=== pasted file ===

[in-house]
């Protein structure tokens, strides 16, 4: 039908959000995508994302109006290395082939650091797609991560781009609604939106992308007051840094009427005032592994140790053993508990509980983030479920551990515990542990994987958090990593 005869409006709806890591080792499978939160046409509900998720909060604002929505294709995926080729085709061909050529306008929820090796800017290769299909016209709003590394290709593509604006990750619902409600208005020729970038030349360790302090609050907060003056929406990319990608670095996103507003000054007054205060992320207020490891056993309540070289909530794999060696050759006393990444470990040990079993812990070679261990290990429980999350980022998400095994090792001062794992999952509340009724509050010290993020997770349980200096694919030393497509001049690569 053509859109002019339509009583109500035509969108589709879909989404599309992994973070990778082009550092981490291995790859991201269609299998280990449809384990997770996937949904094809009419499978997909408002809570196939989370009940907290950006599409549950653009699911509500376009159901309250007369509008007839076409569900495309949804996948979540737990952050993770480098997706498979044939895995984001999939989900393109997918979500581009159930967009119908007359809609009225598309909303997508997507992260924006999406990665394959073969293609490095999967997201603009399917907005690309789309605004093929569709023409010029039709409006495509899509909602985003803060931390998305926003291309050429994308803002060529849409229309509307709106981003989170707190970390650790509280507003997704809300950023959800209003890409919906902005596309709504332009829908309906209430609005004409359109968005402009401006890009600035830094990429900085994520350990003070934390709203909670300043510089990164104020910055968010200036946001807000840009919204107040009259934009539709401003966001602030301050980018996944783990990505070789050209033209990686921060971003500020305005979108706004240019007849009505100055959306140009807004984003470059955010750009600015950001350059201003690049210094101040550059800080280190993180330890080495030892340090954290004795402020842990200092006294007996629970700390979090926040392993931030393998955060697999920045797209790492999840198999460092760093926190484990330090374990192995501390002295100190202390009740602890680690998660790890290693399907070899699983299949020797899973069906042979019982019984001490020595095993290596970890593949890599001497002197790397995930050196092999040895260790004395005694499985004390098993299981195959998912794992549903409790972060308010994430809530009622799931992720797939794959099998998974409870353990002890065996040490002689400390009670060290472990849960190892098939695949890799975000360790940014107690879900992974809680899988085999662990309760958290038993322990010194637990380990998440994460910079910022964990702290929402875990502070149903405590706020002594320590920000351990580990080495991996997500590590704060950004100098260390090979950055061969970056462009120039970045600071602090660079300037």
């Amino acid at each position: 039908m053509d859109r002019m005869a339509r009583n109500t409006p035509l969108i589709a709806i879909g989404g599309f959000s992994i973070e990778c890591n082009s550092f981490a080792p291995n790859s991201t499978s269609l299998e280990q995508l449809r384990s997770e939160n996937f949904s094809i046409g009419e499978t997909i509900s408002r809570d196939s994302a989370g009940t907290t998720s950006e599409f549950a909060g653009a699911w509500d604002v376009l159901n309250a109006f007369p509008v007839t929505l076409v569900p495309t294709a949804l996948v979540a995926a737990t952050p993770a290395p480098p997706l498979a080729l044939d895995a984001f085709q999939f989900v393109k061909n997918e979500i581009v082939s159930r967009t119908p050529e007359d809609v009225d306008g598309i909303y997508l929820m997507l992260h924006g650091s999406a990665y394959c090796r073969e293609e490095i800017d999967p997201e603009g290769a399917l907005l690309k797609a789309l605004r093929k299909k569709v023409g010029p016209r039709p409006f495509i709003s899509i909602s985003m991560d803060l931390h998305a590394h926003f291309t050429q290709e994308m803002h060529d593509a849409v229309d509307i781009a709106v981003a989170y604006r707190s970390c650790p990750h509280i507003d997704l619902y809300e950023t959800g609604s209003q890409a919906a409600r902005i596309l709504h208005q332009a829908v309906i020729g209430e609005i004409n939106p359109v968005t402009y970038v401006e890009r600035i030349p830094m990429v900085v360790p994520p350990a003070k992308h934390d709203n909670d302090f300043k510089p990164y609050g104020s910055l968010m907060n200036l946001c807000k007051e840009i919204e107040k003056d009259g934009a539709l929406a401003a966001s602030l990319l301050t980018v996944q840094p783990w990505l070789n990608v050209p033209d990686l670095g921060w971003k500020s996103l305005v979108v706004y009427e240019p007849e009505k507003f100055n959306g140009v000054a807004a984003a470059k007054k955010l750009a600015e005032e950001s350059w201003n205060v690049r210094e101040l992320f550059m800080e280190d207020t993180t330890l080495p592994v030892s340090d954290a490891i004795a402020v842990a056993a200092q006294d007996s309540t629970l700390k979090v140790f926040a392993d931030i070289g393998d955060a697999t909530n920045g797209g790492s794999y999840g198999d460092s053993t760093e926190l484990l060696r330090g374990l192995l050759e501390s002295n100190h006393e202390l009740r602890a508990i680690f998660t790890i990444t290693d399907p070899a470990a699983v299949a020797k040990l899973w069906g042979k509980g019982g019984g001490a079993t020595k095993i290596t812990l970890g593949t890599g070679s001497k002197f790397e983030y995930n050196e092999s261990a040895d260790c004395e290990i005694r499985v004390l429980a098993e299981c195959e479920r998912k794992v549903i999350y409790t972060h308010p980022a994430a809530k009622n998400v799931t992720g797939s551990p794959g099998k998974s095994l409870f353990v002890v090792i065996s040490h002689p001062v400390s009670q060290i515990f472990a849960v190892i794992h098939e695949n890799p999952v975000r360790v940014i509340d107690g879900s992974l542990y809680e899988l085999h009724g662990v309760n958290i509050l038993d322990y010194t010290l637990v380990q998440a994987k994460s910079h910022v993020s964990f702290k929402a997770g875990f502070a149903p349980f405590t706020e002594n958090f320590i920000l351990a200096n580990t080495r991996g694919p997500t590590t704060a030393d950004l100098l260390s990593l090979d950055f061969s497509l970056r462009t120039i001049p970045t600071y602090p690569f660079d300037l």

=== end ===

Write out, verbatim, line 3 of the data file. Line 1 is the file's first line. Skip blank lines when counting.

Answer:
């Amino acid at each position: 039908m053509d859109r002019m005869a339509r009583n109500t409006p035509l969108i589709a709806i879909g989404g599309f959000s992994i973070e990778c890591n082009s550092f981490a080792p291995n790859s991201t499978s269609l299998e280990q995508l449809r384990s997770e939160n996937f949904s094809i046409g009419e499978t997909i509900s408002r809570d196939s994302a989370g009940t907290t998720s950006e599409f549950a909060g653009a699911w509500d604002v376009l159901n309250a109006f007369p509008v007839t929505l076409v569900p495309t294709a949804l996948v979540a995926a737990t952050p993770a290395p480098p997706l498979a080729l044939d895995a984001f085709q999939f989900v393109k061909n997918e979500i581009v082939s159930r967009t119908p050529e007359d809609v009225d306008g598309i909303y997508l929820m997507l992260h924006g650091s999406a990665y394959c090796r073969e293609e490095i800017d999967p997201e603009g290769a399917l907005l690309k797609a789309l605004r093929k299909k569709v023409g010029p016209r039709p409006f495509i709003s899509i909602s985003m991560d803060l931390h998305a590394h926003f291309t050429q290709e994308m803002h060529d593509a849409v229309d509307i781009a709106v981003a989170y604006r707190s970390c650790p990750h509280i507003d997704l619902y809300e950023t959800g609604s209003q890409a919906a409600r902005i596309l709504h208005q332009a829908v309906i020729g209430e609005i004409n939106p359109v968005t402009y970038v401006e890009r600035i030349p830094m990429v900085v360790p994520p350990a003070k992308h934390d709203n909670d302090f300043k510089p990164y609050g104020s910055l968010m907060n200036l946001c807000k007051e840009i919204e107040k003056d009259g934009a539709l929406a401003a966001s602030l990319l301050t980018v996944q840094p783990w990505l070789n990608v050209p033209d990686l670095g921060w971003k500020s996103l305005v979108v706004y009427e240019p007849e009505k507003f100055n959306g140009v000054a807004a984003a470059k007054k955010l750009a600015e005032e950001s350059w201003n205060v690049r210094e101040l992320f550059m800080e280190d207020t993180t330890l080495p592994v030892s340090d954290a490891i004795a402020v842990a056993a200092q006294d007996s309540t629970l700390k979090v140790f926040a392993d931030i070289g393998d955060a697999t909530n920045g797209g790492s794999y999840g198999d460092s053993t760093e926190l484990l060696r330090g374990l192995l050759e501390s002295n100190h006393e202390l009740r602890a508990i680690f998660t790890i990444t290693d399907p070899a470990a699983v299949a020797k040990l899973w069906g042979k509980g019982g019984g001490a079993t020595k095993i290596t812990l970890g593949t890599g070679s001497k002197f790397e983030y995930n050196e092999s261990a040895d260790c004395e290990i005694r499985v004390l429980a098993e299981c195959e479920r998912k794992v549903i999350y409790t972060h308010p980022a994430a809530k009622n998400v799931t992720g797939s551990p794959g099998k998974s095994l409870f353990v002890v090792i065996s040490h002689p001062v400390s009670q060290i515990f472990a849960v190892i794992h098939e695949n890799p999952v975000r360790v940014i509340d107690g879900s992974l542990y809680e899988l085999h009724g662990v309760n958290i509050l038993d322990y010194t010290l637990v380990q998440a994987k994460s910079h910022v993020s964990f702290k929402a997770g875990f502070a149903p349980f405590t706020e002594n958090f320590i920000l351990a200096n580990t080495r991996g694919p997500t590590t704060a030393d950004l100098l260390s990593l090979d950055f061969s497509l970056r462009t120039i001049p970045t600071y602090p690569f660079d300037l």